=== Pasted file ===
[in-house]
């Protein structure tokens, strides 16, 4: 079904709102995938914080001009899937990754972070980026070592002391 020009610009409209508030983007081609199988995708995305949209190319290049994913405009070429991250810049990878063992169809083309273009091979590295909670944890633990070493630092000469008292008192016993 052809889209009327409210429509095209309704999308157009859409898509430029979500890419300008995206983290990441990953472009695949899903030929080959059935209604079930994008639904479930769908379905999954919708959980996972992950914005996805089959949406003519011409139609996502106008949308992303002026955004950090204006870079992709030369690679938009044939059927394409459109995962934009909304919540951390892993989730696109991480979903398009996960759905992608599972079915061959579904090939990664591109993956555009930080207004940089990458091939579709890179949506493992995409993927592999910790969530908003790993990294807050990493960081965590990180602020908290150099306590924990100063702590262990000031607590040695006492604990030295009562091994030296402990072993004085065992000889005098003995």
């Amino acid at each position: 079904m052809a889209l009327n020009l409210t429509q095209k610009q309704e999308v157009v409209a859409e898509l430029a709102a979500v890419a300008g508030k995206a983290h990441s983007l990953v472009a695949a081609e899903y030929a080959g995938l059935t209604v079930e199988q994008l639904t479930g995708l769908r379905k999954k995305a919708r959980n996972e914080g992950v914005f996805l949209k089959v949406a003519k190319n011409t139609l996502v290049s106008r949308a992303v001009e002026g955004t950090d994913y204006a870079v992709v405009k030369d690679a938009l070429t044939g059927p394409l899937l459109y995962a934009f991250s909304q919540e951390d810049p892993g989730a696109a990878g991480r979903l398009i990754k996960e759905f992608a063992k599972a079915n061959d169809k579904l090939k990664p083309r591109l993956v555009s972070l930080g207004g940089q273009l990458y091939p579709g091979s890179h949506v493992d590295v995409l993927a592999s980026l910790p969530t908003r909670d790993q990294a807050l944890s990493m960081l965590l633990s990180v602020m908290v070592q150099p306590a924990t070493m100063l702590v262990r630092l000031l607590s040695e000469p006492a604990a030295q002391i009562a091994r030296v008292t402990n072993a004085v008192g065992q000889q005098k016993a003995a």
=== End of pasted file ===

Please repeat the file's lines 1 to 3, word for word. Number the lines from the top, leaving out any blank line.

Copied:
[in-house]
């Protein structure tokens, strides 16, 4: 079904709102995938914080001009899937990754972070980026070592002391 020009610009409209508030983007081609199988995708995305949209190319290049994913405009070429991250810049990878063992169809083309273009091979590295909670944890633990070493630092000469008292008192016993 052809889209009327409210429509095209309704999308157009859409898509430029979500890419300008995206983290990441990953472009695949899903030929080959059935209604079930994008639904479930769908379905999954919708959980996972992950914005996805089959949406003519011409139609996502106008949308992303002026955004950090204006870079992709030369690679938009044939059927394409459109995962934009909304919540951390892993989730696109991480979903398009996960759905992608599972079915061959579904090939990664591109993956555009930080207004940089990458091939579709890179949506493992995409993927592999910790969530908003790993990294807050990493960081965590990180602020908290150099306590924990100063702590262990000031607590040695006492604990030295009562091994030296402990072993004085065992000889005098003995």
């Amino acid at each position: 079904m052809a889209l009327n020009l409210t429509q095209k610009q309704e999308v157009v409209a859409e898509l430029a709102a979500v890419a300008g508030k995206a983290h990441s983007l990953v472009a695949a081609e899903y030929a080959g995938l059935t209604v079930e199988q994008l639904t479930g995708l769908r379905k999954k995305a919708r959980n996972e914080g992950v914005f996805l949209k089959v949406a003519k190319n011409t139609l996502v290049s106008r949308a992303v001009e002026g955004t950090d994913y204006a870079v992709v405009k030369d690679a938009l070429t044939g059927p394409l899937l459109y995962a934009f991250s909304q919540e951390d810049p892993g989730a696109a990878g991480r979903l398009i990754k996960e759905f992608a063992k599972a079915n061959d169809k579904l090939k990664p083309r591109l993956v555009s972070l930080g207004g940089q273009l990458y091939p579709g091979s890179h949506v493992d590295v995409l993927a592999s980026l910790p969530t908003r909670d790993q990294a807050l944890s990493m960081l965590l633990s990180v602020m908290v070592q150099p306590a924990t070493m100063l702590v262990r630092l000031l607590s040695e000469p006492a604990a030295q002391i009562a091994r030296v008292t402990n072993a004085v008192g065992q000889q005098k016993a003995a």